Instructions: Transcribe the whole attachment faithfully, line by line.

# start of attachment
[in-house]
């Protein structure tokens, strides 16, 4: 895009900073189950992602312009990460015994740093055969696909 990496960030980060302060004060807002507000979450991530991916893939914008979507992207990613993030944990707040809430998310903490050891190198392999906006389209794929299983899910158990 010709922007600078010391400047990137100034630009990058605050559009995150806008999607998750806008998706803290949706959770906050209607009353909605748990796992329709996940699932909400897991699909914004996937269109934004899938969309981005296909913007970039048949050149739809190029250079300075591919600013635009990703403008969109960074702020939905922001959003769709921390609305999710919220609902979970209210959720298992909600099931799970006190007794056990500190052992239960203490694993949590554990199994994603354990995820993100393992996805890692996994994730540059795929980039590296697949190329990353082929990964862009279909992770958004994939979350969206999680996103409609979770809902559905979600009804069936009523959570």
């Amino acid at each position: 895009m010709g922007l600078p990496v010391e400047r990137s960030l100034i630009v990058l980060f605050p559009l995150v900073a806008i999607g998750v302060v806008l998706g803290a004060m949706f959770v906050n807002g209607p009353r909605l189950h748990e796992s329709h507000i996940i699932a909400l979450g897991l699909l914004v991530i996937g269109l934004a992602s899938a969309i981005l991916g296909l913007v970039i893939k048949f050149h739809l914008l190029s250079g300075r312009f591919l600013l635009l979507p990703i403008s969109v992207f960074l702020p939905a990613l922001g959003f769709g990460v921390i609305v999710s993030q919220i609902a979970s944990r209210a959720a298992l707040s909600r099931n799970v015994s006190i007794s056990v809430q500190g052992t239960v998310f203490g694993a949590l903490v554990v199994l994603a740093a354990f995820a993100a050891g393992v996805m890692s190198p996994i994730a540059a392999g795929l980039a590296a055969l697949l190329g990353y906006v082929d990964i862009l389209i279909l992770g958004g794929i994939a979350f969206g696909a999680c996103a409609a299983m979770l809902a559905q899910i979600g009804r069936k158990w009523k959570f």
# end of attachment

[in-house]
């Protein structure tokens, strides 16, 4: 895009900073189950992602312009990460015994740093055969696909 990496960030980060302060004060807002507000979450991530991916893939914008979507992207990613993030944990707040809430998310903490050891190198392999906006389209794929299983899910158990 010709922007600078010391400047990137100034630009990058605050559009995150806008999607998750806008998706803290949706959770906050209607009353909605748990796992329709996940699932909400897991699909914004996937269109934004899938969309981005296909913007970039048949050149739809190029250079300075591919600013635009990703403008969109960074702020939905922001959003769709921390609305999710919220609902979970209210959720298992909600099931799970006190007794056990500190052992239960203490694993949590554990199994994603354990995820993100393992996805890692996994994730540059795929980039590296697949190329990353082929990964862009279909992770958004994939979350969206999680996103409609979770809902559905979600009804069936009523959570």
């Amino acid at each position: 895009m010709g922007l600078p990496v010391e400047r990137s960030l100034i630009v990058l980060f605050p559009l995150v900073a806008i999607g998750v302060v806008l998706g803290a004060m949706f959770v906050n807002g209607p009353r909605l189950h748990e796992s329709h507000i996940i699932a909400l979450g897991l699909l914004v991530i996937g269109l934004a992602s899938a969309i981005l991916g296909l913007v970039i893939k048949f050149h739809l914008l190029s250079g300075r312009f591919l600013l635009l979507p990703i403008s969109v992207f960074l702020p939905a990613l922001g959003f769709g990460v921390i609305v999710s993030q919220i609902a979970s944990r209210a959720a298992l707040s909600r099931n799970v015994s006190i007794s056990v809430q500190g052992t239960v998310f203490g694993a949590l903490v554990v199994l994603a740093a354990f995820a993100a050891g393992v996805m890692s190198p996994i994730a540059a392999g795929l980039a590296a055969l697949l190329g990353y906006v082929d990964i862009l389209i279909l992770g958004g794929i994939a979350f969206g696909a999680c996103a409609a299983m979770l809902a559905q899910i979600g009804r069936k158990w009523k959570f």